During the halcyon days of my youth, which were far less carefree in practice than when viewed decades later through beer-drenched memory, summertime always meant a profusion of outdoor beer festivals.
So did winter, spring and fall. When you’re 17 years old, look more like 13, live at home with your parents, and require divine intervention just to get served, the open air constantly beckons, especially those patches of isolated farmland belonging to people who don’t know or care that someone older had been recruited to score a few kegs of the cheapest swill possible, borrow the steel tubs otherwise used to water future beefsteak, and await the onslaught of teenagers who’d learned there was a kegger taking place.
When it rained, we got wet — not the worst conceivable outcome in hot weather if any girls bothered to come, which was seldom. Sometimes, liquid consolation aside, it all worked out. I’d insert Bob Seger’s “Night Moves” right about now, but to be honest, I never liked his music very much after “Katmandu,” which I heard for the first time at — where else? — an outdoor beer festival, with any beer you liked available for sampling so long as it was warm Falls City, and Seger’s tune blaring from the sub-par radio of a car stuck in a muddy field littered with spent plastic cups.
Now I’m considerably older, and fake IDs no longer are needed for furtive liquor store visits, but warm-weather outdoor beer festivals remain on the must-do list of seasonal activities, even if they bear no resemblance to those midsummer debacles, circa ’77.
Today’s outdoor beer festivals are devoted to craft beer, and they tend to follow a common template. As many different beers and breweries as possible are penciled in for duty. There’ll be brewers and beer sales representatives around to explain the choices offered. Your festival entry fee will cover numerous, if not always unlimited, small samples — not full pours — of these many beers.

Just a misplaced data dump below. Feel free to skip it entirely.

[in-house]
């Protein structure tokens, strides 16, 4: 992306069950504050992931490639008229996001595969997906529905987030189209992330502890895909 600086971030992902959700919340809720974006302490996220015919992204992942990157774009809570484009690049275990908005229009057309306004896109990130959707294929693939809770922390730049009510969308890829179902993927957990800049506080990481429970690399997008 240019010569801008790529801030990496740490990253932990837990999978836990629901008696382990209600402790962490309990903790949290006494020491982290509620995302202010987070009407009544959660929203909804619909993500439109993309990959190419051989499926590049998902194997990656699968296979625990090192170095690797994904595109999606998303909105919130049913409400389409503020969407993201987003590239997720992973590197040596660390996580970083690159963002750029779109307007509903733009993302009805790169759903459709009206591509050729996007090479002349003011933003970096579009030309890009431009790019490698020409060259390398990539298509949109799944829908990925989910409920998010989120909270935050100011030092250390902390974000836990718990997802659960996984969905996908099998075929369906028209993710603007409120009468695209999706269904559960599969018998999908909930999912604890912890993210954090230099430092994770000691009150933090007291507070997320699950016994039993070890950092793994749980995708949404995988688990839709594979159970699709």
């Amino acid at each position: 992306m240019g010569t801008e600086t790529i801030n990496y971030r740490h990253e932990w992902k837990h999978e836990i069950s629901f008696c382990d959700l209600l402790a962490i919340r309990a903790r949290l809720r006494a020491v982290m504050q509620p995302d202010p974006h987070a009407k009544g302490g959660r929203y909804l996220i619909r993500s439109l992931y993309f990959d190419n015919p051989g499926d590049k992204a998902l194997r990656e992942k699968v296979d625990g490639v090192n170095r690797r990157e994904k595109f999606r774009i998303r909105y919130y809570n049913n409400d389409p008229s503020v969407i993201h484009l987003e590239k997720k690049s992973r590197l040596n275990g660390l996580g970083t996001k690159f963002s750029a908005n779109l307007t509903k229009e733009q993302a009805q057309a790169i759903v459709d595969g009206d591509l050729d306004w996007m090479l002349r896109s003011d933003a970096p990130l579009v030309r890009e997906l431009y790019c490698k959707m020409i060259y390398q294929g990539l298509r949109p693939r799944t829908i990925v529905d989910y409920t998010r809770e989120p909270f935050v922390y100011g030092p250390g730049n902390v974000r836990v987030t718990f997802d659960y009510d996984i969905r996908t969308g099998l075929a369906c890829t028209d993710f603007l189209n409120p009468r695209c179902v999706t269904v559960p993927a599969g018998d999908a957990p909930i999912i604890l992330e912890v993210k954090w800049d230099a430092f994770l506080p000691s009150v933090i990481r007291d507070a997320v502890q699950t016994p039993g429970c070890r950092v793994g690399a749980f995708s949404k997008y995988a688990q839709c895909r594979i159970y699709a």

Food will be vended, usually on an a la carte basis, and musical entertainment provided. The latter tends toward the rock, pop, blues and bluegrass spectrum, although some sweet day I’d love to hear a string quartet performing modern compositions or a rocking Klezmer band.
Outdoor craft beer festivals are designed to expand the category through heightened consciousness and increased business for pubs, package stores and breweries, yet almost all such events support a chosen charity or commensurate good cause with a portion of the proceeds.
There also are special entry prices and terms of engagement for designated drivers, all of which goes to show that beer consciousness without social consciousness is little more than the ingestion of alcohol, as recounted in the opening paragraphs of this essay.
Last weekend, local beer aficionados had two summertime outdoor beer fests to choose from — and several hundred did just that.
On Saturday, Keg Liquors (617 Lewis and Clark Parkway, Clarksville) staged its fourth annual Fest of Ale at a new, nearby location — a field (!) behind St. Anthony’s of Padua Catholic Church. Twenty-three hours later, the inaugural Great Flanagan’s Beer Festival took the urban approach, with a half-block of Morton Avenue closed off adjacent to Flanagan’s Ale House (934 Baxter Ave.). Fest of Ale raised money for the Crusade for Children, and Pints for Prostates benefited from the Flanagan’s gathering.
Discerning enthusiasts had great weather and eye-popping choices spanning the range of good beer, including local breweries, regional micros and selected imports. Numerous beer reps and industry people attended, and the knowledge level of tableside discussion was impressive and heartening.
Considering tighter times, was it a good idea to book two beer festivals on consecutive days? At first I doubted it, but based on conversations with the participating breweries, beer reps and wholesalers, I’ve changed my tune. The sponsors are different, and so are the crowds they draw. Most importantly, out-of-town beer reps get two promotional opportunities during one road trip, and that’s an enticement.
How about a discounted ticket for both festivals, with entry to another Saturday night “after party” thrown in for good measure? The after party might even attract the most interesting man in the world, although in truth, I never once saw him at White Castle after one of our high-school keggers.
Roger Baylor is co-owner of the New Albanian Brewing Co. in New Albany. Visit potablecurmudgeon.blogspot.com for more beer.